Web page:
|Description of this FunctionDescription of this Function|
In 1975 a Community Services Centre was opened by the Premier with an aim to create greater understanding between all members of society and to create equal opportunities for all. In particular, it was intended to provide information on the activities of government departments and instrumentalities, and also to provide a place for the public to put their problems to trained officers. Located within the Premier's Department (VA 2717), the Centre included several bureaux which carried out functions which later developed within the Premier's portfolio. The Anti-Discrimination Bureau pre-empted the introduction of the Equal Opportunity Act 1977 (No.9025).
The Equal Opportunity Act 1977 made it unlawful to discriminate on the grounds of sex (including sexual harassment) or marital status in certain areas. The Office of the Commissioner for Equal Opportunity (VA 1830) and the Equal Opportunity Board (VA 1417) were established under the provisions of the Equal Opportunity Act 1977 (No.9025).
The Commissioner dealt with complaints under the Equal Opportunity Act through the process of negotiation and conciliation and referred unresolved complaints to the Equal Opportunity Board. The Commissioner of Equal Opportunity was required to investigate:
- complaints lodged with the Registrar of the Equal Opportunity Board
- matters referred by the Board.
The Commissioner's role was investigative, conciliatory, and negotiation-oriented. Outside the metropolitan area complaints could be lodged with the clerk of a Magistrates Court.
The Equal Opportunity Board acted as a tribunal to hear and determine unconciliated complaints and heard applications for exemptions from the provisions of the Equal Opportunity Act. The Board's function is adjudicative. The Board's proceedings were subject to appeal to the Supreme Court by way of re-hearing.
From 1977 to 1983 the function encompassed:
receipt, investigation, conciliation, negotiation and adjudication of complaints of discrimination on the grounds of sex (including sexual harassment) and marital status in the areas of employment, education, accommodation and the provision of goods and services, under the provisions of the Equal Opportunity Act 1977 (No.9025).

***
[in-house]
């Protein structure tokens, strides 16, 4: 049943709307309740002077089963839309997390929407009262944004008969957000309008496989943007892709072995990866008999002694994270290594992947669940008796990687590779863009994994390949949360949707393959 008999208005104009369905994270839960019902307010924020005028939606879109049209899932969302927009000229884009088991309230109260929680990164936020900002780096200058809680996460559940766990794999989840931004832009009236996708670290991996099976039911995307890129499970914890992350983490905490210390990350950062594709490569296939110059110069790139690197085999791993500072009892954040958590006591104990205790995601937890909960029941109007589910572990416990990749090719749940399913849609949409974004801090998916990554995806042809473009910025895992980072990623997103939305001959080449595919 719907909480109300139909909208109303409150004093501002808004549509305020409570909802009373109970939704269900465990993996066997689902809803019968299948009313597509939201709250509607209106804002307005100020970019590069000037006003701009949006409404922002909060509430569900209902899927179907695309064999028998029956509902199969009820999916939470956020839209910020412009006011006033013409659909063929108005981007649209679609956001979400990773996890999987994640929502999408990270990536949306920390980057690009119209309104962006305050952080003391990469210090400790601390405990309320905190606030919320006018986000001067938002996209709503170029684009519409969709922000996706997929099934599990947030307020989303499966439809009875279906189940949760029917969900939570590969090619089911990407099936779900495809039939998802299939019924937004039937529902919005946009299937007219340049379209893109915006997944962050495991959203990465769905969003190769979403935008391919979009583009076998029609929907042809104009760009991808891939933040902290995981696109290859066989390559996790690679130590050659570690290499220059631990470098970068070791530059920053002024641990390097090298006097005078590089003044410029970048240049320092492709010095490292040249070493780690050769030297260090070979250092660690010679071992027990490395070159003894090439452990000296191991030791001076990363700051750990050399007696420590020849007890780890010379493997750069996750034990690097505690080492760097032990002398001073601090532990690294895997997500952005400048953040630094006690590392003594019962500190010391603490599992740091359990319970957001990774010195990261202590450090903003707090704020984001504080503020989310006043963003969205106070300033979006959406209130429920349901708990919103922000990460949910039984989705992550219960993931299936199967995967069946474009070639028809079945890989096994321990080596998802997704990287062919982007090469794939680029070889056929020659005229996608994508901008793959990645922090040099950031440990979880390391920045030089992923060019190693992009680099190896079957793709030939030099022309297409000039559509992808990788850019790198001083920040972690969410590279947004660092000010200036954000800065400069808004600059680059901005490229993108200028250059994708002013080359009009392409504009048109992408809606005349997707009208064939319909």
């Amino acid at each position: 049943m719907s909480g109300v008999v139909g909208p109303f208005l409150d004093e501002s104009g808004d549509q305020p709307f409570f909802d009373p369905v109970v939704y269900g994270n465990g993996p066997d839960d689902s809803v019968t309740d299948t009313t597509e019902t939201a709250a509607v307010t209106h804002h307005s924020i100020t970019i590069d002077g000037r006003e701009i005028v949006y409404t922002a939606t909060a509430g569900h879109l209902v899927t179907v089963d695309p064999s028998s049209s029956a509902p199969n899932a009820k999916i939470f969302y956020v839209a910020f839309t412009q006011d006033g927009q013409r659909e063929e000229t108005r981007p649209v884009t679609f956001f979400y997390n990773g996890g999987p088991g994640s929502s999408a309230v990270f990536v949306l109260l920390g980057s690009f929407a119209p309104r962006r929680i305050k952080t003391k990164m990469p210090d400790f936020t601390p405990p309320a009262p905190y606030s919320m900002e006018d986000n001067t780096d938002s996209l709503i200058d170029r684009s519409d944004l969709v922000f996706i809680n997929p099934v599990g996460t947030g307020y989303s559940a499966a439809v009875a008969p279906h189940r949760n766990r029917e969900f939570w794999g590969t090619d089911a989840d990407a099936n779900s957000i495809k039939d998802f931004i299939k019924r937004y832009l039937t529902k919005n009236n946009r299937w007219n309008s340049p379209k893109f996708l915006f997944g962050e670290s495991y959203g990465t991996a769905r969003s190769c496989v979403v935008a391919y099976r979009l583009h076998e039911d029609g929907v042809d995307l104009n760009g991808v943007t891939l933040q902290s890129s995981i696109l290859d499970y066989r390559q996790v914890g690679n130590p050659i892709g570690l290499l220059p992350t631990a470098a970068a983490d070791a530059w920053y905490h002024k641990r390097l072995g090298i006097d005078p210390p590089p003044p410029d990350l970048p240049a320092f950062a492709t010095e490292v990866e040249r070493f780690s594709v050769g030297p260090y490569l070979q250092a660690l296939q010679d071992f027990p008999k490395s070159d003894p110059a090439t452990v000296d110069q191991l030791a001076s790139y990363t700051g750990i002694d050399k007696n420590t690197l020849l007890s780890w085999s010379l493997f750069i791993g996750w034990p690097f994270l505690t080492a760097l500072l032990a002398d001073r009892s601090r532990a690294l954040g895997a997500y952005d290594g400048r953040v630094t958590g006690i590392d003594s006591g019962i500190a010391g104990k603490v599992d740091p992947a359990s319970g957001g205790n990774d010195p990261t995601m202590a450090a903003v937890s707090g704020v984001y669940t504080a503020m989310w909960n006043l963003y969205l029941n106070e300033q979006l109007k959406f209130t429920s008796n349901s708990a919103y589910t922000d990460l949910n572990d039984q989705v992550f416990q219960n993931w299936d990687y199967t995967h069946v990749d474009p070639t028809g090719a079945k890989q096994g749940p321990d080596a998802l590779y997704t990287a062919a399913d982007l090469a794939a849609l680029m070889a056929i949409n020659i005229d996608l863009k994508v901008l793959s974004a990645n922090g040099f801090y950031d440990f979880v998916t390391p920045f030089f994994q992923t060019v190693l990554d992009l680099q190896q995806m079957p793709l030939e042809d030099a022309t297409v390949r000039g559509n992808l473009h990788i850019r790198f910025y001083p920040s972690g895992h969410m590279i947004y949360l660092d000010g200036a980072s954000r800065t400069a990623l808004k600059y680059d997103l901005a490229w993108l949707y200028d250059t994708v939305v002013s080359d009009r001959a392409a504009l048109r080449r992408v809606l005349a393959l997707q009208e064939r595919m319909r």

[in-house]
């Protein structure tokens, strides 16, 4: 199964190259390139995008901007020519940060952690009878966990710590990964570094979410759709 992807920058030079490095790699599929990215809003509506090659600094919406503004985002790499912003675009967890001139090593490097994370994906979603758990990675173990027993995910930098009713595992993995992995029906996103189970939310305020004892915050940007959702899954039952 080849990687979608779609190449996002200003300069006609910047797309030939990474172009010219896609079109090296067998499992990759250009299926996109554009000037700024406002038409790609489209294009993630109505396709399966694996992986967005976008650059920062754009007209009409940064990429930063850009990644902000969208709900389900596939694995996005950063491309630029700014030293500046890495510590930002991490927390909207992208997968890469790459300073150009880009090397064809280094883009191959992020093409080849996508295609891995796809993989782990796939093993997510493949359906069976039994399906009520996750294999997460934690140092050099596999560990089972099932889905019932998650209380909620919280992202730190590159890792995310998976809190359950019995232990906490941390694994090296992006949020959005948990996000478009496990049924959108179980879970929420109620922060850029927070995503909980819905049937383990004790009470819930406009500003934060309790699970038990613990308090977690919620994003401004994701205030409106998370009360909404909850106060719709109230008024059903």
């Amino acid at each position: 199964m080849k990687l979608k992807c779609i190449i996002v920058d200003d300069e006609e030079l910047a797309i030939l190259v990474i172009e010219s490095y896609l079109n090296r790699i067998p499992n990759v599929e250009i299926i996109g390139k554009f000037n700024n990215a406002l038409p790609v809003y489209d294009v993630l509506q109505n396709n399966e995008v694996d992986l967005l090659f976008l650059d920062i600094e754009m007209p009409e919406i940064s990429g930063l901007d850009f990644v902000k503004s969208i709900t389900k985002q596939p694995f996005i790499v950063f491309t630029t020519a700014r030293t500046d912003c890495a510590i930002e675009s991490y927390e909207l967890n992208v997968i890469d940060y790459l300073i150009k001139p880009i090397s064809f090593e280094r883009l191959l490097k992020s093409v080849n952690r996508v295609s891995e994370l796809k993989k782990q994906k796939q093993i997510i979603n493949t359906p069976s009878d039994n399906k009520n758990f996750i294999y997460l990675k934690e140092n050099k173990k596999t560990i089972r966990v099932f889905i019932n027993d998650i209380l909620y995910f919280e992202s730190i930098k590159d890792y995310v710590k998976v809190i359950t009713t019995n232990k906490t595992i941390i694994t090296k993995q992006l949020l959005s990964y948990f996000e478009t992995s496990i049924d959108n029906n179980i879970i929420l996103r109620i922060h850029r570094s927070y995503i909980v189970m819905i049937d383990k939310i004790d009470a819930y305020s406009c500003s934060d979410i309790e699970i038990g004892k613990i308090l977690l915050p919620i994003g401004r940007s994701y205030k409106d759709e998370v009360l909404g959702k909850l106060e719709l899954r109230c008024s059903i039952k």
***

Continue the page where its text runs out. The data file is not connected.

From 1983 the function extended to include complaints received under the federal Racial Discrimination Act 1975 and the Human Rights Commission Act 1981, under a co-operative agreement between Victoria and the Commonwealth.
The Equal Opportunity Act 1984 (No.10095) extended the grounds of unlawful discrimination to include race, impairment, political or religious beliefs and extended the areas to which the Act applied to include clubs which receive Government funding or which use Crown land.
Until 1984 complaints of discrimination on the grounds of race could be heard and conciliation undertaken as part of the ethnic affairs function. However, there was no legal sanction until proclamation of the 1984 Act.
The Attorney General assumed responsibility for the hearing of racial discrimination complaints from the Minister for Ethnic Affairs (VRG 76) in 1984 and for the Equal Opportunity Commission from the Premier (VRG 50) in 1985.
The position of Commissioner was abolished under the 1993 Amendment Act and replaced with a position known as Chief Conciliator. As at May 2001 the Commission comprises a Chairperson and four other members, one of whom is the full time Chief Conciliator.
Resolves discrimination complaints lodged under the Equal Opportunity Act 1984. The Commission also receives complaints lodged under the federal Racial Discrimination Act 1975,, Sex Discrimination Act 1984 and the Disability Discrimination Act 1992. However all complaints made under federal law in Victoria are finalised by the Human Rights and Equal Opportunity Commission based in Sydney
Provides information about equal opportunity rights and responsibilities
Provides training and education programs and campaigns about equal opportunity, discrimination and harassment issues
Conducts research and provides advice on legal and policy issues related to discrimination and human rights.
The Commission is a statutory authority that reports to Parliament via the Attorney-General.
Under the provisions of the Equal Opportunity Act 1995, the name of the Equal Opportunity Board was changed to the Anti Discrimination Tribunal although its role and operations remained unchanged. From the establishment of the Victorian Civil and Administrative Tribunal, Anti-Discrimination hearings have been dealt with by the Anti-Discrimination List which is part of the Civil Division of the Tribunal.